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The Big Six Water Ions
When we measure our starting brewing water or adjust our water, there are six main ions dissolved in the water that drive the mash pH as well as the brewing chemistry. Understanding these ions is critical for achieving the results you want as well as how to adjust your water to fit a particular style or type of beer.
If you are looking to measure the water you regularly use for brewing, these are also the ions you want to measure. There are several ways to find out the ion content of your water, including local water reports, brewing test kits or by sending a sample off to a lab.
These water ions are typically listed in parts per million (ppm) though you may also see them as mg/L which is the same thing. Here are the six along with the recommended ranges to use for brewing.
Copper beer brewing equipment
Calcium (Ca) [50-100 ppm] – Acidifies the mash and drives down the mash pH which is generally a good thing in lighter color beers. It also aids in precipitating phosphates and improving the stability of the beer. Calcium also provides some structure to the beer and is used in that role as well.
Bicarbonate (HCO3) [0-250 ppm] or Alkalinity [0-200 ppm] – Strongly alkaline so it will raise the mash pH which is undesirable in lighter color beers. High levels also will impede the cold break and emphasize bitterness in a harsh way. The main role for these ions is in mash pH balance, and too much alkalinity can be undesirable. You can convert from bicarbonate to alkalinity using this equation: alkalinity = bicarbonate * 50 / 61.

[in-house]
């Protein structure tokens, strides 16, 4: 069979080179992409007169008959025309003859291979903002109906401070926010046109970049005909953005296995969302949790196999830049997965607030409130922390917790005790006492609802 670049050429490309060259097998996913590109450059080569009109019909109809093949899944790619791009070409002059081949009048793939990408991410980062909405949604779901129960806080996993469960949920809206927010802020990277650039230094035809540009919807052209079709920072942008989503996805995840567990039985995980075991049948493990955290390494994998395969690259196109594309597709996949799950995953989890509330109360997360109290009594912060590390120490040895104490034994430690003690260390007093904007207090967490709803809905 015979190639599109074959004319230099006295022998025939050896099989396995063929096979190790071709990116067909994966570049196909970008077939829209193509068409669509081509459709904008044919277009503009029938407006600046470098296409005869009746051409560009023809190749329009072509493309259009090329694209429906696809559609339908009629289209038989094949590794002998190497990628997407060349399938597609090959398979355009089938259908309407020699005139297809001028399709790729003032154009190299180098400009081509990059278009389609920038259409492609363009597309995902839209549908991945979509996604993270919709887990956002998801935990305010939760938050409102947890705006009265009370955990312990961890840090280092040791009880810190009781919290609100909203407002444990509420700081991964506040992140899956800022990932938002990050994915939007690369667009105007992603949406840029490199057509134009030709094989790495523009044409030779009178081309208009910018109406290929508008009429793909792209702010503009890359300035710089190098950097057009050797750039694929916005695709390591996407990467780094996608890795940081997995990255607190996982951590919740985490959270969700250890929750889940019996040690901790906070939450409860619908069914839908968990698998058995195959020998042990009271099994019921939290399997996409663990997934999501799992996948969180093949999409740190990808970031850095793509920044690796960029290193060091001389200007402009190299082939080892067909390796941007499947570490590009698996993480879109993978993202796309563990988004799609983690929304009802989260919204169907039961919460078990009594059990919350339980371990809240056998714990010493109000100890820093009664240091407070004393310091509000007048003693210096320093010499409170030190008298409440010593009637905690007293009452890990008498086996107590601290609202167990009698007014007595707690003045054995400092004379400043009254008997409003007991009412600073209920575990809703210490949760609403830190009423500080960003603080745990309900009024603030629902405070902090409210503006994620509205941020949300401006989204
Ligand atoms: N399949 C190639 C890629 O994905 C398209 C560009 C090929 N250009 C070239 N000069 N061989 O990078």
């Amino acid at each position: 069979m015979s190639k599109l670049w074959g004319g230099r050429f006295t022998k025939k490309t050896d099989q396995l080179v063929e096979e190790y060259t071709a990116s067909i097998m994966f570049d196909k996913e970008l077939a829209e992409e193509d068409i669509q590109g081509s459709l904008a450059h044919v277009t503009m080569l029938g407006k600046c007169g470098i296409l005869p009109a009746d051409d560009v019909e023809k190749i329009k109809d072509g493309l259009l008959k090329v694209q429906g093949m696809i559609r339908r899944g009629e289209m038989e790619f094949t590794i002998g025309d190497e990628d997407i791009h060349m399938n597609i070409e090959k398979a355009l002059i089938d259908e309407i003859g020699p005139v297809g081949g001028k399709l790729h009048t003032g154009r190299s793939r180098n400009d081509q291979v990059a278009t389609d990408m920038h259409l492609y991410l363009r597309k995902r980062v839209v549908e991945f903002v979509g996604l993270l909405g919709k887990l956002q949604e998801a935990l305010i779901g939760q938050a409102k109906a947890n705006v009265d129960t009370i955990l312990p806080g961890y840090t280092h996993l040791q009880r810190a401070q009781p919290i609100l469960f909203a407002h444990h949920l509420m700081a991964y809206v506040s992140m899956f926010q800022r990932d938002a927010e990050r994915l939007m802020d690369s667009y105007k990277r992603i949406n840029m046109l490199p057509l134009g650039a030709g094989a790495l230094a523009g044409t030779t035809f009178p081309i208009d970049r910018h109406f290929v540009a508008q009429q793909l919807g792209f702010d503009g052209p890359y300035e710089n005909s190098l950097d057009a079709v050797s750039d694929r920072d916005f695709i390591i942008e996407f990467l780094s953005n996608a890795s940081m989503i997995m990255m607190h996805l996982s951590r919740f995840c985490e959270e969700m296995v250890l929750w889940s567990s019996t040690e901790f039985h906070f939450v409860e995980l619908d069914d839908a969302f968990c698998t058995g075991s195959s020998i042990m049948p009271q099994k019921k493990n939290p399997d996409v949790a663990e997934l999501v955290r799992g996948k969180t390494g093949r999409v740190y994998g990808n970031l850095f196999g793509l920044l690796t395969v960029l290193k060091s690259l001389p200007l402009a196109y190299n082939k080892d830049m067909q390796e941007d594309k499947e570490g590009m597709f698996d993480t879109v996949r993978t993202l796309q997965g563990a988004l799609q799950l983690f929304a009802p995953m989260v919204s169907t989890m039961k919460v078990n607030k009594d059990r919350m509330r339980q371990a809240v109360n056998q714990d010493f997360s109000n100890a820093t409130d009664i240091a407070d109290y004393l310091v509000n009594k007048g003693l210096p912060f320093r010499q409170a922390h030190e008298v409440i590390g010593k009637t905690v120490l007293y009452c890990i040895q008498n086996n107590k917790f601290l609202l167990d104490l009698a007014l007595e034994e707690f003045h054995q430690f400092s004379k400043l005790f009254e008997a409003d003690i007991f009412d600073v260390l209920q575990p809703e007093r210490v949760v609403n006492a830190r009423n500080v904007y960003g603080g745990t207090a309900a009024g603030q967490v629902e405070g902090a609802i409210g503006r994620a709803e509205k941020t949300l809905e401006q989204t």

Sulfate (SO4) [50-250 ppm] – Suilfate enhances bitterness in beer and slightly lightens color. Its primarily role is as a counterbalance to chloride in determining the sulfate/chloride ratio which affects bitterness perception in the final beer.
Chloride (Cl) [0-250 ppm] – Chloride will lower the bitterness perception and enhance the maltiness of the beer. Its major role, along with sulfate, is in determining the sulfate/chloride ratio which affects bitterness perception in the beer.
Sodium (Na) [0-150 ppm] – Sodium provides enhances the sweetness and body in certain dark beers. However it is not a major player in mash pH so it is primarily used to provide some roundness in darker beers.
Magnesium (Mg) [10-40 ppm] – Magnesium plays an important role in fermentation as it is needed by yeast, but grains in the mash do provide about 100ppm of magnesium. However, recent research indicates that calcium may actually block the yeast’s access to magnesium if it is very high. So it may be important to keep the total magnesium levels (water plus magnesium from the mash) above the calcium to enhance yeast health. Magnesium also plays a small role in mash pH, but is largely overshadowed by bicarbonate and sulfate.
When looking at the big six ions, I prefer to pair the first four. Calcium and bicarbonate primarily affect mash pH and they work in opposite directions, so I focus on these when looking at where my mash pH should fall and how I might need to adjust it. Similarly I pair together sulfate and chloride and look at the sulfate/chlrodie ratio to determine the malt-hop perception in the finished beer. Sodium, which provides structure, is something I adjust mainly for darker beers. Magnesium is important for fermentation, so I make sure I have at least a small amount available for yeast, though as mentioned above you also want to consider calcium levels and add more magnesium if you are working with a high calcium profile.
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